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Monday, 23 January 2017

Xanthe White never replied to my email

However I don't hold it against her she was probably busy writing her book which I am reading now called 'The Good Dirt: Improving soil health for more successful gardening'. According to the expert landscape designer, what goes on beneath the surface is the secret to successful gardening. Thank goodness she has some tips on how to improve the soil as, it will be much better than some airy fairy 'The Secret' book in which you are told to visualise success and think yourself rich, then tell the Universe what you want, so you can attract good gardens into your life.

The book is fully illustrated with gorgeous photographs of soil and plants, I even spotted Ayrlies garden in there. Now Ayrlies is a wonderful garden and the special thing about it is it's not flat. This makes for wonderful display of plants and interesting ponds and waterfalls following the contours of the land, however, for my garden, there can be no such extravagance as its more of a slightly sloping pancake in it's terrain. And while Ayrlies has no straight lines, well, my garden is basically a rectangle with wedgy shaped beds by the house, a semi circular weed zone, and an L-shaped border.
My brothers put in the box hedges which win no prizes for natural selection and they are clipped very sharply with machines that are so noisy you need to wear earmuffs. Nothing natural about them.

So I may have to get creative so that my garden is in harmony with nature but as far as I know nature was stripped when the house was built on former orchard land, which was possibly lowland forest margin in the olden days when moas roamed freely and ate cabbage trees.

This morning I returned a cabbage tree that started growing by the side of the house to centre stage after the ignominious wilting/death of my third ponga tree fern which I have discretely tucked away underneath ponga tree fern number one, in hopes of a revival. So that makes two cabbage trees, one pink and one green, in my attempt to return my garden back to nature. Although I am not sure they had pink cabbage trees in the olden days. Looking at it you might think it had a dye job but I swear to you that is it's natural colour.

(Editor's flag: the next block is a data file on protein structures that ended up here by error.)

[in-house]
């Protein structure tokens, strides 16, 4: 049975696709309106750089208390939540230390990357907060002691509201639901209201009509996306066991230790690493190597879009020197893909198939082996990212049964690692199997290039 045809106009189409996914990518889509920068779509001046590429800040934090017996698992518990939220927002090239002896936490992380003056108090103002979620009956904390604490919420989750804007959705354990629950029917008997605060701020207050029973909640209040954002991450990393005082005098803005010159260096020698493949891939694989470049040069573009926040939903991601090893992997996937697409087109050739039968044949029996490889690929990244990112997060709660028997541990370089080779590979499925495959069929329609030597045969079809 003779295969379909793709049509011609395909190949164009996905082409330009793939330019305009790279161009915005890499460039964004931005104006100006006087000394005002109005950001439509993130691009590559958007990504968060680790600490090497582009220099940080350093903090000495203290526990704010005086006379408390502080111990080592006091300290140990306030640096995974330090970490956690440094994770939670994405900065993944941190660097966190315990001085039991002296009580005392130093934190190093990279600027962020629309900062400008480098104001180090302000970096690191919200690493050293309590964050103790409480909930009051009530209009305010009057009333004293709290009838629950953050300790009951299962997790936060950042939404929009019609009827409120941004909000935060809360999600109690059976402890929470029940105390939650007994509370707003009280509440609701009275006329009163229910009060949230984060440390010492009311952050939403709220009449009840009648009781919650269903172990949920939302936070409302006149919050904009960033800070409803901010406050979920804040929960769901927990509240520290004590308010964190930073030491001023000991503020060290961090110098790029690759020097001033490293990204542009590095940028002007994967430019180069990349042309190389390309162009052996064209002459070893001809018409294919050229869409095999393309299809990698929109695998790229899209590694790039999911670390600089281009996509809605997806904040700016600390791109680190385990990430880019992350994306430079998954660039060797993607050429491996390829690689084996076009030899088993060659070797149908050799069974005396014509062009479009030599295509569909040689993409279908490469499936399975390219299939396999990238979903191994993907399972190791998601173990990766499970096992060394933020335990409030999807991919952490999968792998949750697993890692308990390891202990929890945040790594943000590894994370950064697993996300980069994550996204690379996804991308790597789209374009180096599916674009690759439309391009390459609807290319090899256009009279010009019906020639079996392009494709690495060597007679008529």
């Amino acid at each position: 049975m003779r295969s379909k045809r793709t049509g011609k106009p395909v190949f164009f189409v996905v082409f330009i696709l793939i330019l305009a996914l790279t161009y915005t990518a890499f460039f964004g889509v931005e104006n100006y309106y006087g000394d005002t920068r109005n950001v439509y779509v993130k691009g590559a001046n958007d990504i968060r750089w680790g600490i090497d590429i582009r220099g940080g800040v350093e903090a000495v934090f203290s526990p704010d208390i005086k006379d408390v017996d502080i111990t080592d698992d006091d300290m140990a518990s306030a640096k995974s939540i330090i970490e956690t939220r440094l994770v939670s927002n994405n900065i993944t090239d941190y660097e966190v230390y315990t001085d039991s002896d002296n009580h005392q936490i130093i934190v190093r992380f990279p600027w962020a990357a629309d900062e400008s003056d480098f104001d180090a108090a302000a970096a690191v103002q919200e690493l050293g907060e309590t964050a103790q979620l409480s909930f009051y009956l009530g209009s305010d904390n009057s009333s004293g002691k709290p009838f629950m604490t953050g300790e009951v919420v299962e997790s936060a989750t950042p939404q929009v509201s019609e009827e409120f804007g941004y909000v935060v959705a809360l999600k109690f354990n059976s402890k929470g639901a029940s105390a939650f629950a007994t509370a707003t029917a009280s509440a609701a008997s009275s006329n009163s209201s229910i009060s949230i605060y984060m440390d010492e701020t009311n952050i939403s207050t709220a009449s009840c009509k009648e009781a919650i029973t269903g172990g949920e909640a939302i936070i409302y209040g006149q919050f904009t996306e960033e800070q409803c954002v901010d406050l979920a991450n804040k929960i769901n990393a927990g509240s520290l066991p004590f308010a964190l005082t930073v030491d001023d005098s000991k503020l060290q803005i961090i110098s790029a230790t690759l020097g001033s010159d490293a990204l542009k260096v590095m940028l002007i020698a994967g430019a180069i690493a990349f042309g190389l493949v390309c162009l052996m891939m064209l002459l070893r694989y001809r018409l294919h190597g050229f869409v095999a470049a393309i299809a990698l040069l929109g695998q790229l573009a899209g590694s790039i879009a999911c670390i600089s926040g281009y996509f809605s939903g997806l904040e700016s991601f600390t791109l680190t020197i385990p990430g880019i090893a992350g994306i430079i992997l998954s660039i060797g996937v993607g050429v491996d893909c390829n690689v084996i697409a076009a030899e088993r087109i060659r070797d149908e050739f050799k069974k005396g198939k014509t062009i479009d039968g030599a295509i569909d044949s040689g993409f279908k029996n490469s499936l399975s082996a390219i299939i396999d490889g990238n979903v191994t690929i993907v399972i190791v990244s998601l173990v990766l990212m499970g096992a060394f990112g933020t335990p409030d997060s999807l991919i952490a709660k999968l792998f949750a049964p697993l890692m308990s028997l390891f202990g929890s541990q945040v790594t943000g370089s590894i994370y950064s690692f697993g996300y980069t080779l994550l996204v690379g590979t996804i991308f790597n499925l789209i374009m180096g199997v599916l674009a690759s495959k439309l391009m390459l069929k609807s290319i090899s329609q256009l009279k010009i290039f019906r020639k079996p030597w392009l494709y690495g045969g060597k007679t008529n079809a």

After this I may take some photographs, send them into NZ Gardener and beg Xanthe White to do something with my garden. Help! It's boringingly rectangular and suburbanly drear. It has a wonderful vista of next door's driveways. How can I make it a forest margin again?! This morning I found a black and white bunny squatting in the hidey hole under my jade plant. Is my garden supposed to attract this kind of wildlife?  It doesn't seem to be 'in harmony with nature' although I did observe it eating some weeds. Where are the kiwis? If I introduce worms, will more kiwis make themselves at home? I expect Xanthe White to wave her magic wand, talk to my plants, and write exasperatingly in NZ Gardener magazine that trying to garden in Henderson is absolutely hopeless. This lady needs to sell up and move to either Mt Eden or Coatesville, that's where the good soil is.